241 Things

1000 Things is a subjective encyclopedia of inspirational ideas, things, people, and events.

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Studium Generale 1000things lectures, The Hague

241 Things

Robert Klatser, circa1967

Robert Klatser, circa 1967

Robert Klatser, circa1963

Robert Klatser, circa 1963

Robert Klatser, circa1967

Robert Klatser, circa 1967

“That which is creative, creates itself” – John Keats

Nothing remains unsaid at schools; everything is up for discussion. The child’s right to cherish his secrets is denied him. There doesn’t seem to be a place for daydreams, fantasies, or repression. Every minute of a child’s life must be meaningful. But children want to play and experiment without pretension. They should be allowed to form images and thoughts that manifest themselves within the hidden corners of the mind, far away and out of sight from others.

I live by the grace of the countless images that impose themselves upon me every three hundredth millisecond. The distance between the conscious and the unconscious seems minimal. Useless thoughts dominate my brain and link together to create a chain of countless, fleeting thoughts. Every action and all behaviour are preceded by fictional plans and fantastic imaginations.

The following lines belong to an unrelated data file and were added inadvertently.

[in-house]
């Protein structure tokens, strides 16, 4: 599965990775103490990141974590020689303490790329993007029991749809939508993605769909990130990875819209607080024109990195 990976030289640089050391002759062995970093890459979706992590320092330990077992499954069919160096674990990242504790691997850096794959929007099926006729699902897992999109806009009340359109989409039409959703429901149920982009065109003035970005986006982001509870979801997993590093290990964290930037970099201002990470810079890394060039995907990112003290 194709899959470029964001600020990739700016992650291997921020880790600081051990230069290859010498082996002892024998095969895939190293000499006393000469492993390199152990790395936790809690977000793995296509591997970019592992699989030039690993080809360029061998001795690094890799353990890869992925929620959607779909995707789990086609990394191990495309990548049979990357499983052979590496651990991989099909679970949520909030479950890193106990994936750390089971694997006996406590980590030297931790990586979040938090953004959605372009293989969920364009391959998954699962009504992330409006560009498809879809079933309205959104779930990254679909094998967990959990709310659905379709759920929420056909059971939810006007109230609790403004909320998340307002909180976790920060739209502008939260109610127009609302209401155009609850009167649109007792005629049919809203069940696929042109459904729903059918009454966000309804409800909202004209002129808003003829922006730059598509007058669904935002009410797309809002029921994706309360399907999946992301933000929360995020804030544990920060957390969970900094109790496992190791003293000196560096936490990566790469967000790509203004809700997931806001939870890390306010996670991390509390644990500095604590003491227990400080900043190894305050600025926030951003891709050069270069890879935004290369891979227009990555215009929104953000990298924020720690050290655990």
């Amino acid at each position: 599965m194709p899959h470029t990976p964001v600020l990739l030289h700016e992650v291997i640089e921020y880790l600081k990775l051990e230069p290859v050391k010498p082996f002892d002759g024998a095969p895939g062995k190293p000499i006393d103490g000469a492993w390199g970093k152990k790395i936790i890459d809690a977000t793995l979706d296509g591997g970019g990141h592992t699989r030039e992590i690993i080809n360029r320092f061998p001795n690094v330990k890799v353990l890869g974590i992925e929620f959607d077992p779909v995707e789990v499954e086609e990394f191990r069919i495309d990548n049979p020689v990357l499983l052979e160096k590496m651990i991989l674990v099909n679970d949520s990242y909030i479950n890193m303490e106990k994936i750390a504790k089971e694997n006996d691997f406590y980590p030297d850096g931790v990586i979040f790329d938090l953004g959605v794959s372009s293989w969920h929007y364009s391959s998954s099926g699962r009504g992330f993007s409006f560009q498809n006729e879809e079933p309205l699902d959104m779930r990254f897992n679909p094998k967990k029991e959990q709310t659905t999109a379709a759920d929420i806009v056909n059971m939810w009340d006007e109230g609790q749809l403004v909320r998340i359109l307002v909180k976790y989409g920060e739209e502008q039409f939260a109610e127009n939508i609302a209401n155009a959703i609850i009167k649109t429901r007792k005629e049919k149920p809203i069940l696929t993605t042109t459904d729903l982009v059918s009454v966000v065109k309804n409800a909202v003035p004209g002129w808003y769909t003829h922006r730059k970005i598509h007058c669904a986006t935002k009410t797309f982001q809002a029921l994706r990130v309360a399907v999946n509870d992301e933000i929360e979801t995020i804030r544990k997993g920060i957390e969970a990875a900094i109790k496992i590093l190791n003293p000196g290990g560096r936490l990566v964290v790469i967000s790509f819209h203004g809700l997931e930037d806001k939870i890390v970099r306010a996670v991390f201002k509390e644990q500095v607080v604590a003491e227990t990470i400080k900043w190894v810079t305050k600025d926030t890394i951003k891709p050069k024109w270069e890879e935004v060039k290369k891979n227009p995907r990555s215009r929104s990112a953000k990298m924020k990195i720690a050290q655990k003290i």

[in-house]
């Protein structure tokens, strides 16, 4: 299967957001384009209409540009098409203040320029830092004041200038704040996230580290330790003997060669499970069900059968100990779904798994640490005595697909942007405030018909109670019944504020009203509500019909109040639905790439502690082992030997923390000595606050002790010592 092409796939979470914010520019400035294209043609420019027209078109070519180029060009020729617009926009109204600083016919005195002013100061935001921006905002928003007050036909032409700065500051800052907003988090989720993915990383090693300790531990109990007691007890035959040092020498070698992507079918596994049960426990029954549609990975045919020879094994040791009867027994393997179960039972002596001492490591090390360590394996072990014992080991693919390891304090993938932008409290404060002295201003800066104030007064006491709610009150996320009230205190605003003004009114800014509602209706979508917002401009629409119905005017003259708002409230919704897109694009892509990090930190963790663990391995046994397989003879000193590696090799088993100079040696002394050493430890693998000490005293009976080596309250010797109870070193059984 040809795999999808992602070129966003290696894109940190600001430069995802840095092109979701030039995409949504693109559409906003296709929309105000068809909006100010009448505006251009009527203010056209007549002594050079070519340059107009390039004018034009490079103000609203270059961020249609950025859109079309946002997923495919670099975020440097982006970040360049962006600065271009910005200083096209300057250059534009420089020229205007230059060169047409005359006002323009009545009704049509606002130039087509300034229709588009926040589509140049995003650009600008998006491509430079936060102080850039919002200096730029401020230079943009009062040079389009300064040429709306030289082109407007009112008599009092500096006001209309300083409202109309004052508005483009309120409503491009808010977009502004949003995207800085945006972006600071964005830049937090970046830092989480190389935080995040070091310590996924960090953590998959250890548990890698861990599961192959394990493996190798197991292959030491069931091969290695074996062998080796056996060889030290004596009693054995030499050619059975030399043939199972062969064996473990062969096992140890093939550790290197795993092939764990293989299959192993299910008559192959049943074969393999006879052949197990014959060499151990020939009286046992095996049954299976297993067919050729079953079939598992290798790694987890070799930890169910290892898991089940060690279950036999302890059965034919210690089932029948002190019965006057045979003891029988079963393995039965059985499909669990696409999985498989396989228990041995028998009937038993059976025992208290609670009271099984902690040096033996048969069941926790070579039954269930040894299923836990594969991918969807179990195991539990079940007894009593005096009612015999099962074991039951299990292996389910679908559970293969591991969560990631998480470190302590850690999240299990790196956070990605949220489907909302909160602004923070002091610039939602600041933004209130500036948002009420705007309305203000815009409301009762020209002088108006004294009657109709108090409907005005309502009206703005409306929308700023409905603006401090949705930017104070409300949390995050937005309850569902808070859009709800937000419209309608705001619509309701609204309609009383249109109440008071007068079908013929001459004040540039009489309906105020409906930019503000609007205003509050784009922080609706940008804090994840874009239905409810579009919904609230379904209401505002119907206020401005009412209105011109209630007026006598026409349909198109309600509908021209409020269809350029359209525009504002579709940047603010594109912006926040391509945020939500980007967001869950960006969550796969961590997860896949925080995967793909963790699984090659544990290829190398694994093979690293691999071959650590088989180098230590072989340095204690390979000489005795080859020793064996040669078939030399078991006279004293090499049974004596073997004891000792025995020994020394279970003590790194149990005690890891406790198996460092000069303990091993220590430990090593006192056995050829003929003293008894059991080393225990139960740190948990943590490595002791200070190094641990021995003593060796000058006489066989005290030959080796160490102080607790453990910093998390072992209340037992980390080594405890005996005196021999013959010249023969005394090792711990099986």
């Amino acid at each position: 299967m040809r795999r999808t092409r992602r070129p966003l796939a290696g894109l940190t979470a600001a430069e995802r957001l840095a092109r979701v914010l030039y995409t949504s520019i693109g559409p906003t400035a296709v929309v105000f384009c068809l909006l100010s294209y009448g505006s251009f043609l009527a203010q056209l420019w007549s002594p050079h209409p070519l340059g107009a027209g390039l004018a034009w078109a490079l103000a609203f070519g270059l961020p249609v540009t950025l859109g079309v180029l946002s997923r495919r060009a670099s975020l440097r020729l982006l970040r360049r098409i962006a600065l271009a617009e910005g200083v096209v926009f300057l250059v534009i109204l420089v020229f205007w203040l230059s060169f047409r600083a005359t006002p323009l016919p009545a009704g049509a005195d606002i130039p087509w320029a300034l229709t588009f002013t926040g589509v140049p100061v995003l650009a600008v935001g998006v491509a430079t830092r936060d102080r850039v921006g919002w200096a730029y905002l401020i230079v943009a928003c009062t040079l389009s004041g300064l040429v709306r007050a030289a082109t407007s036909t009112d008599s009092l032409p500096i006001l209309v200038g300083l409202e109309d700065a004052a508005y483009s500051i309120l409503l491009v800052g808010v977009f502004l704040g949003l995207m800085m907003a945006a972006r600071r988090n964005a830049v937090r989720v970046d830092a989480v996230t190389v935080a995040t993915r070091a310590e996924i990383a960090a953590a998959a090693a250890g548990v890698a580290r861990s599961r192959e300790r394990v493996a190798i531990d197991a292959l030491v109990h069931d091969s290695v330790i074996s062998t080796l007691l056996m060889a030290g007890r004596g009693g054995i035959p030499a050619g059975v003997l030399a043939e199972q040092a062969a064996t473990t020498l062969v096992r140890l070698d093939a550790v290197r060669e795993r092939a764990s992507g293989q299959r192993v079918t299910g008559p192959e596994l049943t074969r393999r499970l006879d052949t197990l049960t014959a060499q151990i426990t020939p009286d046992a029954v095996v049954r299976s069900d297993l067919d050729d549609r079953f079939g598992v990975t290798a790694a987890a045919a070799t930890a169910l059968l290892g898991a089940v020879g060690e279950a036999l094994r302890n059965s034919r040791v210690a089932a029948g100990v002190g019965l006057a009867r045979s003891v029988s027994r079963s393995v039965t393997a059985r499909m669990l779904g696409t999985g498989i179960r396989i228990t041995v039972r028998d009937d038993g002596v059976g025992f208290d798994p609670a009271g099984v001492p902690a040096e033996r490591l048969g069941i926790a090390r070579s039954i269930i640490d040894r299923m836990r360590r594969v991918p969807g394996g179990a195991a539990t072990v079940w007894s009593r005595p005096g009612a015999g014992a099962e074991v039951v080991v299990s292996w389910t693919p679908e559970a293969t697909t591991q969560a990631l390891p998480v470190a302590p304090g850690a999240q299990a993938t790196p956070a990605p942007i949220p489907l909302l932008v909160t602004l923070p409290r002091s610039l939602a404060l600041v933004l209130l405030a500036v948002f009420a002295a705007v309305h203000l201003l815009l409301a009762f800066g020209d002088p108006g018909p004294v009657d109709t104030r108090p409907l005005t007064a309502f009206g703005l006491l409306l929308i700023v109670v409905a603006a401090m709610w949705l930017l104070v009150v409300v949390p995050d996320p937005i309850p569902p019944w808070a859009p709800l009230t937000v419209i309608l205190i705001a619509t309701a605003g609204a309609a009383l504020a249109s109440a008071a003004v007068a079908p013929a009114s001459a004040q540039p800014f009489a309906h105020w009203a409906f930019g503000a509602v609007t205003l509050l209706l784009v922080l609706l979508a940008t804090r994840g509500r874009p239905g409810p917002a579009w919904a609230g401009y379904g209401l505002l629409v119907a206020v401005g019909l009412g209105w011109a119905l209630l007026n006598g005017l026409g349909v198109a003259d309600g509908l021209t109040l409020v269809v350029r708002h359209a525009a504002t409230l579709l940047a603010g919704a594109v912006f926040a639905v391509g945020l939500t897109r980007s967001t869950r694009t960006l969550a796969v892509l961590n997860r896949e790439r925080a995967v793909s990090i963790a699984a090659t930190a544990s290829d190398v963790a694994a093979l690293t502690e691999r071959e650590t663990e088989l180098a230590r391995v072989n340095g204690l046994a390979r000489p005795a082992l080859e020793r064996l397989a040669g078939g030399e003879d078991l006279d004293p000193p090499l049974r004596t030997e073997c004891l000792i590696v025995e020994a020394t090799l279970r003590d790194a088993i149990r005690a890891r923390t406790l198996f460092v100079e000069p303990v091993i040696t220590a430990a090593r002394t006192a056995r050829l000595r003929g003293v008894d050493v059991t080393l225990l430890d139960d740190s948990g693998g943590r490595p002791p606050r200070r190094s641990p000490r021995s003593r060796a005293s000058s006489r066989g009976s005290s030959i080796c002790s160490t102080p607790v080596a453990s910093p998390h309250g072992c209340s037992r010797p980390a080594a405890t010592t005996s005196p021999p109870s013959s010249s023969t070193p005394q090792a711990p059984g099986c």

My ability to make exceptional drawings was recognized early at kindergarten. Were parents and teachers competent to recognize ability? On the grounds of what criteria were my drawings assessed? When I analyse them, I notice realism, detail, and intensity. The sense of imagination is not strikingly idiosyncratic or expressive. The use of colours seems realistic. The images were related to trips and outings I’d made, as well as creatures like garden gnomes and fantastical animals. Goblins. The challenge was to portray these imaginary images as perfectly as possible. Kids don’t strive for expressionism. Only adults appreciate the visible struggle of creation or the painter’s movements coagulated in paint upon the canvas.

My talent had little to do with the characteristics that would be important for a future artistic practice.

At primary school I endlessly drew mice with human features, top secret flying, driving, and diving survival cars; and even historical events made their appearance, like the beheading of van Oldebarneveld. Many artists say that they’ve felt like an outsider and an observer since childhood, and to have a greater sensitivity to their surroundings.

Teachers interpreted the bloody drawings as expressions of mental illness or family issues. By doing so, they made an implicit connection between artistic quality and mental abnormality. I had an undeniable urge to shock. Bloody, scary scenes lent themselves well for this. It isn’t only admiration that stimulates the need to create, a negative response likewise stimulates this need; I’ll show them! The feeling of being an outcast energised me.